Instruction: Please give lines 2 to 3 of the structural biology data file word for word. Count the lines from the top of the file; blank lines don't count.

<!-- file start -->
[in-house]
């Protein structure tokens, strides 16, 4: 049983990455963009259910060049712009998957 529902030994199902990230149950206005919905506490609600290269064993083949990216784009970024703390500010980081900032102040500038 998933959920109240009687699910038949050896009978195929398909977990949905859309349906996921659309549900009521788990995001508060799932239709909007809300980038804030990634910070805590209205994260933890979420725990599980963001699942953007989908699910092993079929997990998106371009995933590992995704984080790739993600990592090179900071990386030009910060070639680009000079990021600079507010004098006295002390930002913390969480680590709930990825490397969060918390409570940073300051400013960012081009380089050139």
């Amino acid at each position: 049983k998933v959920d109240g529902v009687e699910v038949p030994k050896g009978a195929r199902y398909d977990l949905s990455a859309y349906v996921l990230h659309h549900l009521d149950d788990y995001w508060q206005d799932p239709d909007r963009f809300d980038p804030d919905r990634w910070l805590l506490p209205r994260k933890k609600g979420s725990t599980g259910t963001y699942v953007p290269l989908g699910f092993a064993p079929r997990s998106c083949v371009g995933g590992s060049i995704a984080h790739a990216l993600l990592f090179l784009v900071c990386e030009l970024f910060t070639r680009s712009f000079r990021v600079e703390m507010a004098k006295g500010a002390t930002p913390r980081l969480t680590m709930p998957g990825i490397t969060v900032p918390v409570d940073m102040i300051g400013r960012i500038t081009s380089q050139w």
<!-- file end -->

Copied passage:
């Protein structure tokens, strides 16, 4: 049983990455963009259910060049712009998957 529902030994199902990230149950206005919905506490609600290269064993083949990216784009970024703390500010980081900032102040500038 998933959920109240009687699910038949050896009978195929398909977990949905859309349906996921659309549900009521788990995001508060799932239709909007809300980038804030990634910070805590209205994260933890979420725990599980963001699942953007989908699910092993079929997990998106371009995933590992995704984080790739993600990592090179900071990386030009910060070639680009000079990021600079507010004098006295002390930002913390969480680590709930990825490397969060918390409570940073300051400013960012081009380089050139």
């Amino acid at each position: 049983k998933v959920d109240g529902v009687e699910v038949p030994k050896g009978a195929r199902y398909d977990l949905s990455a859309y349906v996921l990230h659309h549900l009521d149950d788990y995001w508060q206005d799932p239709d909007r963009f809300d980038p804030d919905r990634w910070l805590l506490p209205r994260k933890k609600g979420s725990t599980g259910t963001y699942v953007p290269l989908g699910f092993a064993p079929r997990s998106c083949v371009g995933g590992s060049i995704a984080h790739a990216l993600l990592f090179l784009v900071c990386e030009l970024f910060t070639r680009s712009f000079r990021v600079e703390m507010a004098k006295g500010a002390t930002p913390r980081l969480t680590m709930p998957g990825i490397t969060v900032p918390v409570d940073m102040i300051g400013r960012i500038t081009s380089q050139w």